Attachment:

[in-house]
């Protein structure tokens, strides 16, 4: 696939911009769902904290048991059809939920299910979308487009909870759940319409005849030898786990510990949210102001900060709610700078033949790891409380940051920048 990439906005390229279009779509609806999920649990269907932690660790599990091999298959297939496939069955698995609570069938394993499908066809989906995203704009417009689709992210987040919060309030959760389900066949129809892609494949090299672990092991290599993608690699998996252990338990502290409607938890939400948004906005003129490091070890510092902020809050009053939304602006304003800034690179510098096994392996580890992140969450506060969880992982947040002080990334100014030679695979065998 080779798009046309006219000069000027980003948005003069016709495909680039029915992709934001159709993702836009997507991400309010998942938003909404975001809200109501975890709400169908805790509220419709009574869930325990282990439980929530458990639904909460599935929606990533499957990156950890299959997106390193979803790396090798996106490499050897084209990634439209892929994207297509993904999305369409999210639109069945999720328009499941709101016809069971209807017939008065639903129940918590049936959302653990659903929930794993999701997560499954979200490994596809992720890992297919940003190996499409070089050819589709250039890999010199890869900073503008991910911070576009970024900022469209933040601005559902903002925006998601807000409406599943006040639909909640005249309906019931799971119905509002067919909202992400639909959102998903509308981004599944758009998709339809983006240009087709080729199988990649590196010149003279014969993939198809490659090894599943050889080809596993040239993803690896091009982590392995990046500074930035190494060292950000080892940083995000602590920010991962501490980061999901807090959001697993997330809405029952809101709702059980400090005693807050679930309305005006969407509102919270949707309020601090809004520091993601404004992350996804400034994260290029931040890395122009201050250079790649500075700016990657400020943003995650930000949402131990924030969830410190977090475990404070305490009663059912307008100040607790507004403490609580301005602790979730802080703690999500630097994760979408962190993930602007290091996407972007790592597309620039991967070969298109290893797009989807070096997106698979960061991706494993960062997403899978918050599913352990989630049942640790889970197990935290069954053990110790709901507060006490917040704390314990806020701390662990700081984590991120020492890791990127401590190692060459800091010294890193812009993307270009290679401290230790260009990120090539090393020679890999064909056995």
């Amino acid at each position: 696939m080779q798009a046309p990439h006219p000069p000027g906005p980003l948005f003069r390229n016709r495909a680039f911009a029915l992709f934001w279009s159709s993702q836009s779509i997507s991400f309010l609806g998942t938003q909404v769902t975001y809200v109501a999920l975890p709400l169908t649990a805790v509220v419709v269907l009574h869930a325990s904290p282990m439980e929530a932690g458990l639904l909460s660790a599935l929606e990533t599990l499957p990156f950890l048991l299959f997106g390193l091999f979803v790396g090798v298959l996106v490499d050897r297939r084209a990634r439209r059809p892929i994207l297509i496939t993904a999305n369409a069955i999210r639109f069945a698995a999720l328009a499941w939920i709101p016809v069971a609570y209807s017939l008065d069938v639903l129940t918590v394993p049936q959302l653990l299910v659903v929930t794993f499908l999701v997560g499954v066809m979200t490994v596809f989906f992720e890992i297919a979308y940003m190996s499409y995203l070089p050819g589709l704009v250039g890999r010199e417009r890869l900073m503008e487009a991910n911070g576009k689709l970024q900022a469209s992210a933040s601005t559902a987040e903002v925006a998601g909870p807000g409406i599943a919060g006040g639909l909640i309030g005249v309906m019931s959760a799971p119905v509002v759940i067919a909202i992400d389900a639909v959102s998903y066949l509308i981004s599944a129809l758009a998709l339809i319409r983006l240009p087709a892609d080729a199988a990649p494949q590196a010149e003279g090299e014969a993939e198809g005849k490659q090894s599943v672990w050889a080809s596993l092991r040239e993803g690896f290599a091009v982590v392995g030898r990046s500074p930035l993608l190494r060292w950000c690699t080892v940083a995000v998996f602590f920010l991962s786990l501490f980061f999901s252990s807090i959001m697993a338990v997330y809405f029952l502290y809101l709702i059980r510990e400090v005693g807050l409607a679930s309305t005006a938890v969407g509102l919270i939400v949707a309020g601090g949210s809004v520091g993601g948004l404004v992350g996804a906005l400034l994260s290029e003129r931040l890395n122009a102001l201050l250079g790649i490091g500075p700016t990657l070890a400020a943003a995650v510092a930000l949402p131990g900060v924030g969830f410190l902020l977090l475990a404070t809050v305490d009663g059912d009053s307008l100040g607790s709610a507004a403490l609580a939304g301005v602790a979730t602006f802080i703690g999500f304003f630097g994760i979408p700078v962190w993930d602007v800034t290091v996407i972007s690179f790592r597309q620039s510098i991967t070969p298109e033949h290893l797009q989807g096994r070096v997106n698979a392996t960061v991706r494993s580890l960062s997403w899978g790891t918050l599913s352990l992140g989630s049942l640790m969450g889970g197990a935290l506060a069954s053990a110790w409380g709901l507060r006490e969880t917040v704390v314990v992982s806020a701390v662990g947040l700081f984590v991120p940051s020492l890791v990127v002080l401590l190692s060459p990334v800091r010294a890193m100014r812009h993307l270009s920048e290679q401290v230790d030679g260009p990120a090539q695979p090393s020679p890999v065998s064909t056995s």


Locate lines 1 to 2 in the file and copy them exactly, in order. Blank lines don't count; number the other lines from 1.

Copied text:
[in-house]
């Protein structure tokens, strides 16, 4: 696939911009769902904290048991059809939920299910979308487009909870759940319409005849030898786990510990949210102001900060709610700078033949790891409380940051920048 990439906005390229279009779509609806999920649990269907932690660790599990091999298959297939496939069955698995609570069938394993499908066809989906995203704009417009689709992210987040919060309030959760389900066949129809892609494949090299672990092991290599993608690699998996252990338990502290409607938890939400948004906005003129490091070890510092902020809050009053939304602006304003800034690179510098096994392996580890992140969450506060969880992982947040002080990334100014030679695979065998 080779798009046309006219000069000027980003948005003069016709495909680039029915992709934001159709993702836009997507991400309010998942938003909404975001809200109501975890709400169908805790509220419709009574869930325990282990439980929530458990639904909460599935929606990533499957990156950890299959997106390193979803790396090798996106490499050897084209990634439209892929994207297509993904999305369409999210639109069945999720328009499941709101016809069971209807017939008065639903129940918590049936959302653990659903929930794993999701997560499954979200490994596809992720890992297919940003190996499409070089050819589709250039890999010199890869900073503008991910911070576009970024900022469209933040601005559902903002925006998601807000409406599943006040639909909640005249309906019931799971119905509002067919909202992400639909959102998903509308981004599944758009998709339809983006240009087709080729199988990649590196010149003279014969993939198809490659090894599943050889080809596993040239993803690896091009982590392995990046500074930035190494060292950000080892940083995000602590920010991962501490980061999901807090959001697993997330809405029952809101709702059980400090005693807050679930309305005006969407509102919270949707309020601090809004520091993601404004992350996804400034994260290029931040890395122009201050250079790649500075700016990657400020943003995650930000949402131990924030969830410190977090475990404070305490009663059912307008100040607790507004403490609580301005602790979730802080703690999500630097994760979408962190993930602007290091996407972007790592597309620039991967070969298109290893797009989807070096997106698979960061991706494993960062997403899978918050599913352990989630049942640790889970197990935290069954053990110790709901507060006490917040704390314990806020701390662990700081984590991120020492890791990127401590190692060459800091010294890193812009993307270009290679401290230790260009990120090539090393020679890999064909056995």